Brand and Software User Experience
By Nalini Kotamraju on Dec 05, 2007
Nalini Kotamraju is a user researcher in xDesign, and holds a Ph.D. in Sociology. She has a penchant for research methods and telling it exactly like it is
I recently spoke to Soraya Younossi, xDesign’s Art Director and Brand Liaison.
Nalini: Tell me about the role of the Brand Experience Group and its relationship to xDesign.
Soraya: As it applies to our software applications, the overall objective of our brand is to ensure that there is an integrated user experience throughout our product offerings. Our objective is to set UI standards that not only meet but exceed our customers' expectations. We must convey a unified and coherent design system that embodies our values and vision.
In order to achieve a seamless user experience across products and platforms, we take on an inclusive approach to design with an emphasis on communication and sharing. We collaborate with teams throughout Sun in an effort to integrate and bridge brand and design standards.
The consumer experiences our brand on a subjective visual plane first and foremost. It is the gateway that sets all the users' expectations that follow. It is therefore critical that the brand expressions and interaction designs are aligned to ensure that we meet our customers’ expectations.
We have taken on a tremendous challenge in setting standards that express our values and culture. These values are captured on many levels of the interaction experience. The look-and-feel is a powerful signifier of real change. The brand promise and reputation rely on how these standards transcend into the deeper levels of the interaction design and user experience.Nalini: Can you tell me a bit about Nimbus?
Nimbus embodies the design system that defines our software and desktop applications' look-and-feel. It captures our unique values and differentiates us from our competitors. It is a design system that is inclusive and complementary to Sun's overall strategic goals.
It is a system that has been informed by all of Sun’s product offerings. We have examined all of the related touch points--from the web to software to desktop and hardware designs--to ensure a coherent brand expression that transcends domains and reflects one unified message that is aligned with Sun’s strategic goals.
This message has been captured in the choice of the color palette to the stylistic design elements that define and make our interface designs unique. We were conscientious in considering cross-platform constraints to ensure that we would complement the user experience in a consistent manner.
Nalini: What aspects of Nimbus stand out for you?
Soraya: Nimbus is a sophisticated and contemporary design system that is relevant to our times. It reflects a refinement that opens possibilities for designers such as myself. The framework is sound and provides the flexibility for growth and evolution.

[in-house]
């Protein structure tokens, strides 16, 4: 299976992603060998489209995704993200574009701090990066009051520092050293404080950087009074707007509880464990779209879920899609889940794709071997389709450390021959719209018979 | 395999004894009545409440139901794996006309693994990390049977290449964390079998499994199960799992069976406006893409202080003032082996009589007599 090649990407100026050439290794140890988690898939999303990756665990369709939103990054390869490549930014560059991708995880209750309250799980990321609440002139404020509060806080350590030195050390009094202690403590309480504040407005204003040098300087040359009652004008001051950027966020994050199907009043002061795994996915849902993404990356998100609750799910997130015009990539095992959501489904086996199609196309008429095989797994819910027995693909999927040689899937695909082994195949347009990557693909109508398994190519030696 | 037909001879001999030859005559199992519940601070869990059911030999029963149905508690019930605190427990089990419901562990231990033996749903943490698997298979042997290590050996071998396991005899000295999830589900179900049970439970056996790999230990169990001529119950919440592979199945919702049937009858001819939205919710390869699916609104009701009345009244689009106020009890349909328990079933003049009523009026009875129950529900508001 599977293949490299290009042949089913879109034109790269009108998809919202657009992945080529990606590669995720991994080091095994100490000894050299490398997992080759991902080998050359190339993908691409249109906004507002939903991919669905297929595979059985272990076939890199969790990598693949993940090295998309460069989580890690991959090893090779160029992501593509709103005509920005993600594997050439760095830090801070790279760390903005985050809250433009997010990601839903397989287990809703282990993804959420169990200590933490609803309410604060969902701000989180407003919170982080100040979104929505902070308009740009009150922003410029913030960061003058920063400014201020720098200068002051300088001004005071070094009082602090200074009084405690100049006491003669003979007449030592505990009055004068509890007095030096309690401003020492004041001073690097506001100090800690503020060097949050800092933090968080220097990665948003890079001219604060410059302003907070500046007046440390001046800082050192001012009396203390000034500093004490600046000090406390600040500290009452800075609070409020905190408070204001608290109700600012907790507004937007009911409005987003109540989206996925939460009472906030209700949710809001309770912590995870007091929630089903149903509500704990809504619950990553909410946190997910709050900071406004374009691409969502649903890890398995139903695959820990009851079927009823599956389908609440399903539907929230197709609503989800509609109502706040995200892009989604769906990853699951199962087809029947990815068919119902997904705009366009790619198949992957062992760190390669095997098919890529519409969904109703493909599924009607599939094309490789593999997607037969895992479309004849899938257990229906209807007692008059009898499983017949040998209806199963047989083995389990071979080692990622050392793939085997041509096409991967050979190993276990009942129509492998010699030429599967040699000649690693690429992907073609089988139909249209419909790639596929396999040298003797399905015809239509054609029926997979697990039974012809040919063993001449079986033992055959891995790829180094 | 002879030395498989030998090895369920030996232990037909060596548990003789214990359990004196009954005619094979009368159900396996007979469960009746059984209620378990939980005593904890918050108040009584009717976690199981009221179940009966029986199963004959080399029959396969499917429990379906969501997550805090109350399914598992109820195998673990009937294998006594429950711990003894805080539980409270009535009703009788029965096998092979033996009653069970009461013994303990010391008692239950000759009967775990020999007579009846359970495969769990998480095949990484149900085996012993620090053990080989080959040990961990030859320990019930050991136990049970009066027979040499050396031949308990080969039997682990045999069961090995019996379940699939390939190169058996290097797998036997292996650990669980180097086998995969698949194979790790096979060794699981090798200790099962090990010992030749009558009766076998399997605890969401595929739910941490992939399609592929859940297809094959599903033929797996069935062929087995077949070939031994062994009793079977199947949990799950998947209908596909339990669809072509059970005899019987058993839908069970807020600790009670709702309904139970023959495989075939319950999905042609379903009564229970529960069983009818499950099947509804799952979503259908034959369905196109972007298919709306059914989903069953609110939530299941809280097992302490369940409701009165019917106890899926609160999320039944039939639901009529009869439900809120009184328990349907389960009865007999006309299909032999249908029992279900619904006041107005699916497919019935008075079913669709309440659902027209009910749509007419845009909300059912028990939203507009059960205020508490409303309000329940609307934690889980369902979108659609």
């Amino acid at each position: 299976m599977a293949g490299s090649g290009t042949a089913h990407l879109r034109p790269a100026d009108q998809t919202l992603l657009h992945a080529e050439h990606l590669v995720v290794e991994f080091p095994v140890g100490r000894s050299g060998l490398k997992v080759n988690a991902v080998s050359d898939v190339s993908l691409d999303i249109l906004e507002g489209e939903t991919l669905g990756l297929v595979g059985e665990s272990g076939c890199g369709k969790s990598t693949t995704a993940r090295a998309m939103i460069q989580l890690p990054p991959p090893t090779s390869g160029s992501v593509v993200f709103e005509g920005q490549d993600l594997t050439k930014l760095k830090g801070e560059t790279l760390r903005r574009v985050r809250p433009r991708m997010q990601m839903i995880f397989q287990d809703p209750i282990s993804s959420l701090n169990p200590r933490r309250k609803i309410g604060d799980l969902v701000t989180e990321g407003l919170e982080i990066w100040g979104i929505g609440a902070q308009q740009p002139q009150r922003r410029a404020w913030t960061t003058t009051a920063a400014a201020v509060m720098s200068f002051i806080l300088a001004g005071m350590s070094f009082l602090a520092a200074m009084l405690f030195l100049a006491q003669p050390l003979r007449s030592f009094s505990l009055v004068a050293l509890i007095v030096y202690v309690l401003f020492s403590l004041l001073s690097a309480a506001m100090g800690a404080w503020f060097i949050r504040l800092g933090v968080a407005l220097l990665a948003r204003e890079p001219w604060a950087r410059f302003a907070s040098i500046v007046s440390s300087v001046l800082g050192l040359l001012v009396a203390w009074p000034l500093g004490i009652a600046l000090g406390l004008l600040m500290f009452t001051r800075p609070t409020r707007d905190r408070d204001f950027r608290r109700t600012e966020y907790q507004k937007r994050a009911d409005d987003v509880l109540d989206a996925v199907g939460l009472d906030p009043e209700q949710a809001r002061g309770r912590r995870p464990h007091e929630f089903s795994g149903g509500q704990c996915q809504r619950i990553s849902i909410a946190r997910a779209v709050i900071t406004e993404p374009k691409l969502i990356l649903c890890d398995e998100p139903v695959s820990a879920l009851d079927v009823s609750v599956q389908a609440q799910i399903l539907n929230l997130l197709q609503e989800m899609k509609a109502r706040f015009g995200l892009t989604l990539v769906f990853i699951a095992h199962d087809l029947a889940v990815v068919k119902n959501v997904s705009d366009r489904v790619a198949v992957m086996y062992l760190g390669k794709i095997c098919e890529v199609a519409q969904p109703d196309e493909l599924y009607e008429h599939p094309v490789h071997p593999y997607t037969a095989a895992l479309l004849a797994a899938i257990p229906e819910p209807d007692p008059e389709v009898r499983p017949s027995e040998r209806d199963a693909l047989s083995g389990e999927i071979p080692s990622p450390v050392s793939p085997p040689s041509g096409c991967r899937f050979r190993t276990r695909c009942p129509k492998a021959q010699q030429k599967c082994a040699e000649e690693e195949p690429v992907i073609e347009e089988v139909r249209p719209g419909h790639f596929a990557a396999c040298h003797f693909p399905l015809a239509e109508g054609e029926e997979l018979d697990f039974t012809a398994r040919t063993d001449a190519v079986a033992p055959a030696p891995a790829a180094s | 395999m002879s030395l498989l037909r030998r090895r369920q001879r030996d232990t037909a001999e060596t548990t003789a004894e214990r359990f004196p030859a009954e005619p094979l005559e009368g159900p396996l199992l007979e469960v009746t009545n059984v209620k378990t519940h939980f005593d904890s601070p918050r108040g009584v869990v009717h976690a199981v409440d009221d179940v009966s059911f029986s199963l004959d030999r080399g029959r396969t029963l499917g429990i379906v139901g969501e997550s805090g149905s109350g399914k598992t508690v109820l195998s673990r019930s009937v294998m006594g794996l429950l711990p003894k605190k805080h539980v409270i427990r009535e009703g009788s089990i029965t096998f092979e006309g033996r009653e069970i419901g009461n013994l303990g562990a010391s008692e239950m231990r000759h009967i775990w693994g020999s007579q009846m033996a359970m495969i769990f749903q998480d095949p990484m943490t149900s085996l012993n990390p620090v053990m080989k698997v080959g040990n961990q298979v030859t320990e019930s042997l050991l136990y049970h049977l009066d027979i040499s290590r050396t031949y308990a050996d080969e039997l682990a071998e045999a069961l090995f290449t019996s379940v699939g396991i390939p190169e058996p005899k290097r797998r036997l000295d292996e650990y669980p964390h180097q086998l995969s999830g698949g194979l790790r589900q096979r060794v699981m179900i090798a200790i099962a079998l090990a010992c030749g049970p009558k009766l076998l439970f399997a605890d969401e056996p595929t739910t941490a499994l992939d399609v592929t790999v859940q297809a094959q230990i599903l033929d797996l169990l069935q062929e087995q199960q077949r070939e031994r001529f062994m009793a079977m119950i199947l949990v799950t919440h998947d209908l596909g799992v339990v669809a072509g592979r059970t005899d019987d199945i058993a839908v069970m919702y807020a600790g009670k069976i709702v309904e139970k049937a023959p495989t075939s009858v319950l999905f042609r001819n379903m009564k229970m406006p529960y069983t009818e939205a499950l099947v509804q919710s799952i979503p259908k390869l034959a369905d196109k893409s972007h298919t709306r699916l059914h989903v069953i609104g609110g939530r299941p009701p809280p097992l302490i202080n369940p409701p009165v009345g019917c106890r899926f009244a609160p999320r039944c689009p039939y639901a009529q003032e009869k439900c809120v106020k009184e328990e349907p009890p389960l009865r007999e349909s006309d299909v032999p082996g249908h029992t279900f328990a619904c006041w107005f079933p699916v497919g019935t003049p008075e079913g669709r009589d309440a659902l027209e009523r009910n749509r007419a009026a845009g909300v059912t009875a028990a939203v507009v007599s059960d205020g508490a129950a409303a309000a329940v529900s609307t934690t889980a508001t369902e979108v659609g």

My main concern is to ensure that we stay consistent in the implementation of the Nimbus design system and that the design does not stagnate and continues to evolve. It is critical to continue the evolution of the design principles in order to stay competitive in the marketplace.
There is so much that is captured in the framework that still needs to be expressed and showcased in our product offerings. One particular aspect that is of great interest to me is the dimension that falls between the visual design system and the interaction design. It falls into the subjective realm of the brand experience that reflects the detail of care and informs the quality of the user experience.
It is an aspect of the Nimbus framework that we have not addressed to the degree that is needed. It is the element that bridges and satisfies both right and left brain activity. In its simplest expression it ties back to an user experience that not only supports but enhances a particular interaction. We need to move forward and think dynamically, not just statically, about an interface design. I believe that this is part of the challenge that we, as designers, need to address.
Nalini: I’ve often heard the complaint that branding adds complexity to product design, and I’ve heard you say that branding brings simplicity. Can you speak to that?
Soraya: A successful brand translation is about providing a unified message and the guidelines that support it. I would argue that interaction designers focus on the core design features and then provide the standards that help set user expectations.
In order to do that, we simplify the product design by providing guidelines to standards that help enable users to fulfill their tasks. These standards ensure that our customers can rely on a framework that has been implemented consistently throughout our product offerings. These are the building blocks that guide and inform the designers. The manner in which they are combined and structured is up to the individual teams, which shape the creative thinking, individual expression and brand evolution
Nalini: What would you say if I suggested that Sun’s core audience–developers and system administrators–have less of a need than do average consumers to respond emotionally to our products?
Soraya: As I mentioned earlier, everyone is subject to an emotional response to any interaction. It’s a question of weather you choose to validate that or not.
Our goal is to enhance the interaction and user experience of our product offerings. Now, if that improvement is experienced on a subjective as well as an objective plane, then I don’t see a conflict. My personal belief is that a successful product has to capture and take into consideration both the objective as well as the subjective user experience. What is critical is that we meet users' expectations of our product features and help enhance users' ability to do their work in a seamless and supportive framework.